Twenty-four of the animals examined by immunohistochemical analysis of lymphatic tissues were scrapie-positive during the bioassay, samples of dust collected within the barn were positive by month 3. 

The data illustrates the difficulty in decontaminating farm buildings from scrapie, and demonstrates the likely contribution of farm dust to the recontamination of these environments to levels that are capable of causing disease.

snip...

As in the authors' previous study,12 the decontamination of this sheep barn was not effective at removing scrapie infectivity, and despite the extra measures brought into this study (more effective chemical treatment and removal of sources of dust) the overall rates of disease transmission mirror previous results on this farm. With such apparently effective decontamination (assuming that at least some sPMCA seeding ability is coincident with infectivity), how was infectivity able to persist within the environment and where does infectivity reside? Dust samples were collected in both the bioassay barn and also a barn subject to the same decontamination regime within the same farm (but remaining unoccupied). Within both of these barns dust had accumulated for three months that was able to seed sPMCA, indicating the accumulation of scrapie-containing material that was independent of the presence of sheep that may have been incubating and possibly shedding low amounts of infectivity.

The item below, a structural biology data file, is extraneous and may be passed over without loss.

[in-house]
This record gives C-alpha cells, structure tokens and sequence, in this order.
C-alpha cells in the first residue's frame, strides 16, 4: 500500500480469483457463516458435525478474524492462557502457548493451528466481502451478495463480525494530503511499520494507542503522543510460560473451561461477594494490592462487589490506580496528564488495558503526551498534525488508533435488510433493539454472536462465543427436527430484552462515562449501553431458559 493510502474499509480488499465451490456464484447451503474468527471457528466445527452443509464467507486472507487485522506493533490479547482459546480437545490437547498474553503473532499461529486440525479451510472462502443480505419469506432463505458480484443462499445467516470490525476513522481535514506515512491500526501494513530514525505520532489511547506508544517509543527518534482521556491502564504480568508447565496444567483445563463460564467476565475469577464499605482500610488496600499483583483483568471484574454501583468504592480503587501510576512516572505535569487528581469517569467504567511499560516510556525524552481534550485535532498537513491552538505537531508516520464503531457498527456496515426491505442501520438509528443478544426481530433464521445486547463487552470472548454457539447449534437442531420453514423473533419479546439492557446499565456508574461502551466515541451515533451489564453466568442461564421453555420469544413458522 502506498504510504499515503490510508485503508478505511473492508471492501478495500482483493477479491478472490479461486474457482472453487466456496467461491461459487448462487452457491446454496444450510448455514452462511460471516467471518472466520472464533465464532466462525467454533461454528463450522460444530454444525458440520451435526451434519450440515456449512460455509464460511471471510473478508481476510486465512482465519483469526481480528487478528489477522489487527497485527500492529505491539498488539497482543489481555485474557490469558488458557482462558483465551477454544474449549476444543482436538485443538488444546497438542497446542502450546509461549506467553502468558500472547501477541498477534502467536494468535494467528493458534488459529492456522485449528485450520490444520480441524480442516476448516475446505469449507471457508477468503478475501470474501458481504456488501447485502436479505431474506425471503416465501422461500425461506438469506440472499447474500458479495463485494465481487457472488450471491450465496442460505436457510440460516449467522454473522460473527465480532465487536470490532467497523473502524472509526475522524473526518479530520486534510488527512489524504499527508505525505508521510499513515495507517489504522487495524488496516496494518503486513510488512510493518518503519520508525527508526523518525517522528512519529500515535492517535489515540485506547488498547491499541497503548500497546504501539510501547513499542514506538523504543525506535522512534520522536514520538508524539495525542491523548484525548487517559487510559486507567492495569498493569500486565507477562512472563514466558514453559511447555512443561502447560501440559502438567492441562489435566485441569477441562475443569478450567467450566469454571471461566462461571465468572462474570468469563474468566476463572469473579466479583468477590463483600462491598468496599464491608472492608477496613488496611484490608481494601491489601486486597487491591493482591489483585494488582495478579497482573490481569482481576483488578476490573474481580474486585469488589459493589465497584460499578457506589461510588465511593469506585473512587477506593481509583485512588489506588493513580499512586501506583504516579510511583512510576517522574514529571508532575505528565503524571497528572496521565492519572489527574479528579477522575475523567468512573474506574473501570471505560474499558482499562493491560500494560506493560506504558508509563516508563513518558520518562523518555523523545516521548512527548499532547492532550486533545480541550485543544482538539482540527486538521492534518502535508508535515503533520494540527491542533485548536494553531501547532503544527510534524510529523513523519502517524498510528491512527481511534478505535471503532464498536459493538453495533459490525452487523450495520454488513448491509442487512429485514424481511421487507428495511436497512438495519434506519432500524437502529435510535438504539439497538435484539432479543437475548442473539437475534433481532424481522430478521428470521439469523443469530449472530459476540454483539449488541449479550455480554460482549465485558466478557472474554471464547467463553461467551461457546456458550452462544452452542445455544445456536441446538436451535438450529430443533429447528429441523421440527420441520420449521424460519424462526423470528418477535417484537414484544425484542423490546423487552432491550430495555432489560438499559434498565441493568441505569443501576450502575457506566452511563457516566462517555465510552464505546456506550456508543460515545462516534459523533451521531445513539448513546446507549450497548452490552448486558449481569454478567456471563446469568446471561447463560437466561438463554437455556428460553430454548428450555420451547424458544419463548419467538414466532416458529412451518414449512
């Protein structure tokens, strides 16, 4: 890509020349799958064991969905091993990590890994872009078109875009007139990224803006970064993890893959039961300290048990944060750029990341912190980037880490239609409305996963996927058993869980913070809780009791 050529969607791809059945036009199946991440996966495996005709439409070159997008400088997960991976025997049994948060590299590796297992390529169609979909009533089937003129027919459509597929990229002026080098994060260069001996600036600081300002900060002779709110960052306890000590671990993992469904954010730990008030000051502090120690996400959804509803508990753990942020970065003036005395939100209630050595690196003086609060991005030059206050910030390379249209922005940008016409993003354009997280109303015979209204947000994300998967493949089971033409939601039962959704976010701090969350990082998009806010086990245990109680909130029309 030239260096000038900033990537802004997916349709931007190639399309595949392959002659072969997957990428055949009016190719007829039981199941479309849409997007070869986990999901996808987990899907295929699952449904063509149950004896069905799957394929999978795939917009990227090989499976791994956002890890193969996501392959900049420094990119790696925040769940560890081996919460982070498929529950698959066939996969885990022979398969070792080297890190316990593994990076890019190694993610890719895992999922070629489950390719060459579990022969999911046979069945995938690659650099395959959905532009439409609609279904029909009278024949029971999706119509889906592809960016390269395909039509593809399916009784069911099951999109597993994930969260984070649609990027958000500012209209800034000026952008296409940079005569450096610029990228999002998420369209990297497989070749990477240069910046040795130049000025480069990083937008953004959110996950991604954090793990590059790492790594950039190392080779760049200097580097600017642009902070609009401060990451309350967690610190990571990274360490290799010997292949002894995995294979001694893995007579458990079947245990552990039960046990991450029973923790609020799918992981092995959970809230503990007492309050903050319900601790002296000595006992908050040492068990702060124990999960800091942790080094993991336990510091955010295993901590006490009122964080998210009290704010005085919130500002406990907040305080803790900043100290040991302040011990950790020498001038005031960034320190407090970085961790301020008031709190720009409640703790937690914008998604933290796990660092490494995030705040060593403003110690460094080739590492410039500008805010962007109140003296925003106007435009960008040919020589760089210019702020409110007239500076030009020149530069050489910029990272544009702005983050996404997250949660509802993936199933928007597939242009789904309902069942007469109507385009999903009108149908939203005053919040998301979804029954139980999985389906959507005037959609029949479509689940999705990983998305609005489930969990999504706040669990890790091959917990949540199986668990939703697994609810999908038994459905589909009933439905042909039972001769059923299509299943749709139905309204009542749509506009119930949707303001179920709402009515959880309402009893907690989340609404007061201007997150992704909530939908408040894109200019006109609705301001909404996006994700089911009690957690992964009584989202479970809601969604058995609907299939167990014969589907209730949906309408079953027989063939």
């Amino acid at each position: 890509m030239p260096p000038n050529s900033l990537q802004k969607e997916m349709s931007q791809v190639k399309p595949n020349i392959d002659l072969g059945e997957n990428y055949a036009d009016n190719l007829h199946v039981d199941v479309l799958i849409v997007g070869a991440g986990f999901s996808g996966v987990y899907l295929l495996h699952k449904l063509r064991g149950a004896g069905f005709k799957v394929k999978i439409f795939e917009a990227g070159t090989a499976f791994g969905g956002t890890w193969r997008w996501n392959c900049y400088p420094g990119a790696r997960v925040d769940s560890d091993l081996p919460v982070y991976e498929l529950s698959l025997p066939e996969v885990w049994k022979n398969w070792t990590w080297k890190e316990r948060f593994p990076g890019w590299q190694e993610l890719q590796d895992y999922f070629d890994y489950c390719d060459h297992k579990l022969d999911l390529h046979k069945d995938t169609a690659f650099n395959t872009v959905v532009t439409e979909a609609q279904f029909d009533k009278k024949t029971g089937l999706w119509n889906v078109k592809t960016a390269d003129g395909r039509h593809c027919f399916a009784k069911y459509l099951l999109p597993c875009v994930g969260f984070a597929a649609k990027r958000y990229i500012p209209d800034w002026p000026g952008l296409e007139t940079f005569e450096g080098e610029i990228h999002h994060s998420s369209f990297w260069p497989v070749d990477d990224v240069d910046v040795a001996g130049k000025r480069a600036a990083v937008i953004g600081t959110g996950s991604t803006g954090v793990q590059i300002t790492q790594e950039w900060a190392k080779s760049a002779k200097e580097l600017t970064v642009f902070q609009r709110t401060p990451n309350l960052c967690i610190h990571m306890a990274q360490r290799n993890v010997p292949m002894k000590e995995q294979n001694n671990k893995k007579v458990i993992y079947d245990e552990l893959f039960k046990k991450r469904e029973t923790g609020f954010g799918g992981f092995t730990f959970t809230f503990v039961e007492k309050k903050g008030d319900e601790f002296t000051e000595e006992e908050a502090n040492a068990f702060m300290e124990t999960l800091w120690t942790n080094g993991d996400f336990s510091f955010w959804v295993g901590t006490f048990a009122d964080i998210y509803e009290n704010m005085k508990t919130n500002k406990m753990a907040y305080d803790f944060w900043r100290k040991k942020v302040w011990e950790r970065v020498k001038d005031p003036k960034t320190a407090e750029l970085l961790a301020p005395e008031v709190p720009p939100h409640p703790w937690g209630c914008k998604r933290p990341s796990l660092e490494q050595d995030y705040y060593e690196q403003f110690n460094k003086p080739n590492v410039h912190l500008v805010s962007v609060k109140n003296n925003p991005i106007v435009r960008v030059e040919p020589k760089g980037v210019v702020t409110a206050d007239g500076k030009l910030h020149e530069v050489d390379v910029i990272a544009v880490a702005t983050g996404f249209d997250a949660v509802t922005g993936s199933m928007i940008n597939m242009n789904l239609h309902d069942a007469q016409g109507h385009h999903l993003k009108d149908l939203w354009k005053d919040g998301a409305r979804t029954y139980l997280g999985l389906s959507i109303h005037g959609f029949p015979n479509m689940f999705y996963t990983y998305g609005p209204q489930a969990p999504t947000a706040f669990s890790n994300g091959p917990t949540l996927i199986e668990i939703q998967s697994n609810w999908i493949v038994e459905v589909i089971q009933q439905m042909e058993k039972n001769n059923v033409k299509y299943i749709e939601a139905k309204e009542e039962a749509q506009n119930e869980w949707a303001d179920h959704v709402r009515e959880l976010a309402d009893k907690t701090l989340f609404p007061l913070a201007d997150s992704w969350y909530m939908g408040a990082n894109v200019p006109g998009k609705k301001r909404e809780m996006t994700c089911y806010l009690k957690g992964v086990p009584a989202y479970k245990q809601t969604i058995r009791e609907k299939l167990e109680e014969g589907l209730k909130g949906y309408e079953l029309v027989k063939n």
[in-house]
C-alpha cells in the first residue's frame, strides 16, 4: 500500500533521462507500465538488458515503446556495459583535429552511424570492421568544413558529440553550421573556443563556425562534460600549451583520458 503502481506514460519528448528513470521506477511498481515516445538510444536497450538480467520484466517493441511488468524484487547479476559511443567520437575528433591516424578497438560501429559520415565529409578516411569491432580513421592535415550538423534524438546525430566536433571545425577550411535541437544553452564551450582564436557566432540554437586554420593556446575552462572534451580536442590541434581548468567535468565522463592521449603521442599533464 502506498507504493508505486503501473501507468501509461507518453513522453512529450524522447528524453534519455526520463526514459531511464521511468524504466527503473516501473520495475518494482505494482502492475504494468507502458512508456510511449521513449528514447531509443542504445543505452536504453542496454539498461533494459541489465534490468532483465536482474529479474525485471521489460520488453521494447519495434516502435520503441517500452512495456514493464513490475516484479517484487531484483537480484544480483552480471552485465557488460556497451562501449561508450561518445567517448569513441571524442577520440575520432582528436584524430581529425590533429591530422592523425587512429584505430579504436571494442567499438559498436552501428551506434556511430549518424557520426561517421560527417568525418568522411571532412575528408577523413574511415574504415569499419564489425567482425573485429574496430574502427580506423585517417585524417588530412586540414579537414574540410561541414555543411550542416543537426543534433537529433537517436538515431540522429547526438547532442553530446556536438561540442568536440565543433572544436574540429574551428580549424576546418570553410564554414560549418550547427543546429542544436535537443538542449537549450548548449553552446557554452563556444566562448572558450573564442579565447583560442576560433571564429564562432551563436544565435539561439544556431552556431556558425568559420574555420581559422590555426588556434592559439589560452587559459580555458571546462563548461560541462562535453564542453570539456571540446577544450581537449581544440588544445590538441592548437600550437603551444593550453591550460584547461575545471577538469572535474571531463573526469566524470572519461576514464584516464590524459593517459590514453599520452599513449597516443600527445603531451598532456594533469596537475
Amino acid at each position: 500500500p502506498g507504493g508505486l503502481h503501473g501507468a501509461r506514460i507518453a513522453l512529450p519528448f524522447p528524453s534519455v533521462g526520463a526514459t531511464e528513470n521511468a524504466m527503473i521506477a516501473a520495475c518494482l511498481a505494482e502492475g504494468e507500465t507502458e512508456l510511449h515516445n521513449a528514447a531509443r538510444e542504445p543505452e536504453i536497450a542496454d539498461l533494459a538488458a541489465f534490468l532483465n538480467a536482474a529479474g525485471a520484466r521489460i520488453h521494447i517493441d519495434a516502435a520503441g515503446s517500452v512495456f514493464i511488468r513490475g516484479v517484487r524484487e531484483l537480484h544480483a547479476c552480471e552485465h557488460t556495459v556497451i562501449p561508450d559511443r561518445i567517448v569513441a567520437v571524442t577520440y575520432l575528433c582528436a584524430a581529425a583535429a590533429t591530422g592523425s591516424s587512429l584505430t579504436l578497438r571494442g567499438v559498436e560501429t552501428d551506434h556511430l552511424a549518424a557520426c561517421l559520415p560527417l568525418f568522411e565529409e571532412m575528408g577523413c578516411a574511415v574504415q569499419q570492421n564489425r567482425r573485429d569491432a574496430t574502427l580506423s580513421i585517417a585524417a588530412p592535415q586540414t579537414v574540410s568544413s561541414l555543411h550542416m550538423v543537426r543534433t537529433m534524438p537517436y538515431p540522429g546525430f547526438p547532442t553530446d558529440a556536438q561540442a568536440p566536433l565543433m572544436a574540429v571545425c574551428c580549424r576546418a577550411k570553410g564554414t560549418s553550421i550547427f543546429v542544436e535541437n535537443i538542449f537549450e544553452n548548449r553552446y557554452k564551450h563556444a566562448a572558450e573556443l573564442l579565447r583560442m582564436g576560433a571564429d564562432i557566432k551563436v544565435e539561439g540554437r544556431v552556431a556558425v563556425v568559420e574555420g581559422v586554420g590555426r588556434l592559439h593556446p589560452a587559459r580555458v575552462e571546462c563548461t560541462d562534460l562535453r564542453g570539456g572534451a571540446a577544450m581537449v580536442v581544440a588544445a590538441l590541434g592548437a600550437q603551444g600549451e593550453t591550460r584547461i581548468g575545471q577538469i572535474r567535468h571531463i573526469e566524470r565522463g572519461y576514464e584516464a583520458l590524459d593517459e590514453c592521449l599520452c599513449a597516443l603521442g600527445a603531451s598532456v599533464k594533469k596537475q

This study clearly demonstrates the difficulty in removing scrapie infectivity from the farm environment. Practical and effective prion decontamination methods are still urgently required for decontamination of scrapie infectivity from farms that have had cases of scrapie and this is particularly relevant for scrapiepositive goatherds, which currently have limited genetic resistance to scrapie within commercial breeds.24 This is very likely to have parallels with control efforts for CWD in cervids.

Acknowledgements The authors thank the APHA farm staff, Tony Duarte, Olly Roberts and Margaret Newlands for preparation of the sheep pens and animal husbandry during the study. The authors also thank the APHA pathology team for RAMALT and postmortem examination.

Funding This study was funded by DEFRA within project SE1865. 

Competing interests None declared. 


Saturday, January 5, 2019 

Rapid recontamination of a farm building occurs after attempted prion removal 


THURSDAY, FEBRUARY 28, 2019